The powerful enzyme thrombin is by far the most robust activator of platelets and blood clotting (coagulation) in both physiological haemostasis and pathological thrombotic response. A major problem with thrombolysis is the release of clot-bound thrombin. Fibrin clots contain a large amount of thrombin, which is released into the circulation following rtPA lysis of the fibrin clot. This pool of thrombin remains highly active and is responsible for the activation of platelets (blood clotting cells) and generation of additional fibrin, leading to rethrombosis. Therefore, a strong mechanistic rationale exists for the use of thrombin inhibitors to enhance thrombolysis in stroke.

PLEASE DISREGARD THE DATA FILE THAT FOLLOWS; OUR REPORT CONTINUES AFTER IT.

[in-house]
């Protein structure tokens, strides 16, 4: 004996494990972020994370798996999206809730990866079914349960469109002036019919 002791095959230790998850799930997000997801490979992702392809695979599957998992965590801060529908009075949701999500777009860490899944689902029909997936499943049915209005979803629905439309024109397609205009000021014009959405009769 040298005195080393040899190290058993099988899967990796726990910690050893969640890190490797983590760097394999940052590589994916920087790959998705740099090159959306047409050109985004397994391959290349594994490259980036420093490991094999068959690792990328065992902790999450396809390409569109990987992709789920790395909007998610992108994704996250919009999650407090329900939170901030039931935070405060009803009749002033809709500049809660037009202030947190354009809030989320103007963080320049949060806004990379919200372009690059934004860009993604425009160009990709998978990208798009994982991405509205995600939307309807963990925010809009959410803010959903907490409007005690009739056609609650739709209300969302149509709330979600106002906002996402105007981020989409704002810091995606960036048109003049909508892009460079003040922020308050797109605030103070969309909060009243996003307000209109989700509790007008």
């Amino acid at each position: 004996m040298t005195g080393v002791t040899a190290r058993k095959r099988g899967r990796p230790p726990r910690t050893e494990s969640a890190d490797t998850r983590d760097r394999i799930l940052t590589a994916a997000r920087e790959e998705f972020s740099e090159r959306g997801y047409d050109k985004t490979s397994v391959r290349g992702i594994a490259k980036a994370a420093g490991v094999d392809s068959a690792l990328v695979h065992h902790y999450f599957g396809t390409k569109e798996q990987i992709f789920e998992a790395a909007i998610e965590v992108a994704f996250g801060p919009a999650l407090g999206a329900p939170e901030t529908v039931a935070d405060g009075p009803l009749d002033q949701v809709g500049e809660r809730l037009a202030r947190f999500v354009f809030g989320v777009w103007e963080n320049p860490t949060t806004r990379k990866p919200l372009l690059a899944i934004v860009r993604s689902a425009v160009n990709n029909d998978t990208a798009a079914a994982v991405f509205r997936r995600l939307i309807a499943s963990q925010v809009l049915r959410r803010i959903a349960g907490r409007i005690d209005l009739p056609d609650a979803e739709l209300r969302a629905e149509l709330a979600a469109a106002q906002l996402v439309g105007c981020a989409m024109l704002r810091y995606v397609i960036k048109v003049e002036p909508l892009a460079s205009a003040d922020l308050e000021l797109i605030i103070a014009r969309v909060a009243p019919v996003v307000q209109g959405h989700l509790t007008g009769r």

Therapeutic inhibition of thrombin has been shown to be an effective antithrombotic agent, however, all current inhibitors of this enzyme lead to severe bleeding complications. In an NHMRC joint funded collaboration with Professor Richard Payne at The University of Sydney’s School of Chemistry, we have characterised novel anticlotting agents that have been based around naturally occurring proteins found in saliva of mosquitos.
Our studies have demonstrated that these bug-derived proteins are able to dissolve blood clots in a disease model of thrombosis with fewer bleeding complications. The outcomes of these studies have laid the foundation for the development of safe anticoagulants for the treatment of thromboembolic diseases such as stroke in the future